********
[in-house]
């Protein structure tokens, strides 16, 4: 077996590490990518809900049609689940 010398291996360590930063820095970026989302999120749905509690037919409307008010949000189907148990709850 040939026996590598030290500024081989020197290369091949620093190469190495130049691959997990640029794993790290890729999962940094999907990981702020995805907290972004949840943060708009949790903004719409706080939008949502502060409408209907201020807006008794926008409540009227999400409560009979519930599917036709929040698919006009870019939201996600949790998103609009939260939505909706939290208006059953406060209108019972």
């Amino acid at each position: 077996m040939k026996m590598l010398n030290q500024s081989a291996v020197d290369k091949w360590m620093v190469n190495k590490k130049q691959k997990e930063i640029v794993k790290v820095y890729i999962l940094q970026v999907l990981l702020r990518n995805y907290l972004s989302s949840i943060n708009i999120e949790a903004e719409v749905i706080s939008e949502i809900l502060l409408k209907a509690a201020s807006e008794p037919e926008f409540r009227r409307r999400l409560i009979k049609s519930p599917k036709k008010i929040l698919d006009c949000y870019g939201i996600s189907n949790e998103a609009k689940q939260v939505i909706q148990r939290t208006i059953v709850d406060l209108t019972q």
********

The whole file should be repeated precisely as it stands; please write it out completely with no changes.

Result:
[in-house]
């Protein structure tokens, strides 16, 4: 077996590490990518809900049609689940 010398291996360590930063820095970026989302999120749905509690037919409307008010949000189907148990709850 040939026996590598030290500024081989020197290369091949620093190469190495130049691959997990640029794993790290890729999962940094999907990981702020995805907290972004949840943060708009949790903004719409706080939008949502502060409408209907201020807006008794926008409540009227999400409560009979519930599917036709929040698919006009870019939201996600949790998103609009939260939505909706939290208006059953406060209108019972």
């Amino acid at each position: 077996m040939k026996m590598l010398n030290q500024s081989a291996v020197d290369k091949w360590m620093v190469n190495k590490k130049q691959k997990e930063i640029v794993k790290v820095y890729i999962l940094q970026v999907l990981l702020r990518n995805y907290l972004s989302s949840i943060n708009i999120e949790a903004e719409v749905i706080s939008e949502i809900l502060l409408k209907a509690a201020s807006e008794p037919e926008f409540r009227r409307r999400l409560i009979k049609s519930p599917k036709k008010i929040l698919d006009c949000y870019g939201i996600s189907n949790e998103a609009k689940q939260v939505i909706q148990r939290t208006i059953v709850d406060l209108t019972q």